Microsoft Just Invented a Watch That Stops Parkinson’s Tremors

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Tech giant Microsoft has invented a watch-style device that has the potential to curtail the tremors that plague those suffering from Parkinson’s Disease.  The wristband produces small vibrations that travel through the person’s wrist, causing the shaking  caused by the neurological condition to stop.


The wristband, named the Emma Watch, vibrates based on a specific pattern.  As reported by The Telegraph, the pattern was designed to “disrupt the feedback loop between the brain and hand,” according to Microsoft.

Parkinson’s Disease often causes sufferers to shake uncontrollably.  The tremors prevent many of those with the disease from completing many daily tasks, such as writing notes, getting dressed, and using a computer.

The Emma Watch is currently in the prototype development phase.  It was created by Haiyan Zhang, a Microsoft developer, and was designed to help Zhang’s friend Emma Lawton, a graphic designer who was diagnosed with Parkinson’s Disease in 2013.


Unveiling the wristband during Microsoft’s annual developer’s conference, the tech company said, “The technology has the potential to help Parkinson’s patients manage symptoms that impede regular functions.”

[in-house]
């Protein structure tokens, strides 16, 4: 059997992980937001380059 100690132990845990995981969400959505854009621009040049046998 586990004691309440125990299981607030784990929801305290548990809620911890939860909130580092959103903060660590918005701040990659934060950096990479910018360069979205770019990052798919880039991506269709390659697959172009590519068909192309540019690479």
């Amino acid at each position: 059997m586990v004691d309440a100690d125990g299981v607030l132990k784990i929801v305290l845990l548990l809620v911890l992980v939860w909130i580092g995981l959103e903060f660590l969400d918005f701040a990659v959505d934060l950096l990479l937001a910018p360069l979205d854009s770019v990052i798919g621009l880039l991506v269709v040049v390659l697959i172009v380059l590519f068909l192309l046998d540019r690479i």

During the announcement of the wristband, a video showed Lawton writing legibly and drawing, tasks that would have otherwise been a challenge without the Emma Watch.


The watch was designed specifically for Lawton as well as a BBC documentary titled The Big Life Fix.  At this time. It is unknown whether the Emma Watch will be released, though Microsoft confirmed intentions to continue working in the area, stating, “The goal of further research is to determine whether Emma Watch could help other people with similar Parkinson’s symptoms.”


Additional sensors and software associated with the Emma Watch are able to monitor and track Parkinson’s symptoms such as tremors and stiffness.  Speaking about these capabilities, Microsoft said, “Once these symptoms can be identified and measures, it’s possible to develop technology and devices that help humans manage their symptoms.”

“AI is used to classify the sensor information and elicit real-time responses on small devices like wearables.”


Currently, 60,000 people are diagnosed with Parkinson’s Disease each year in the US, and over 10 million individuals are living with the disease across the world today.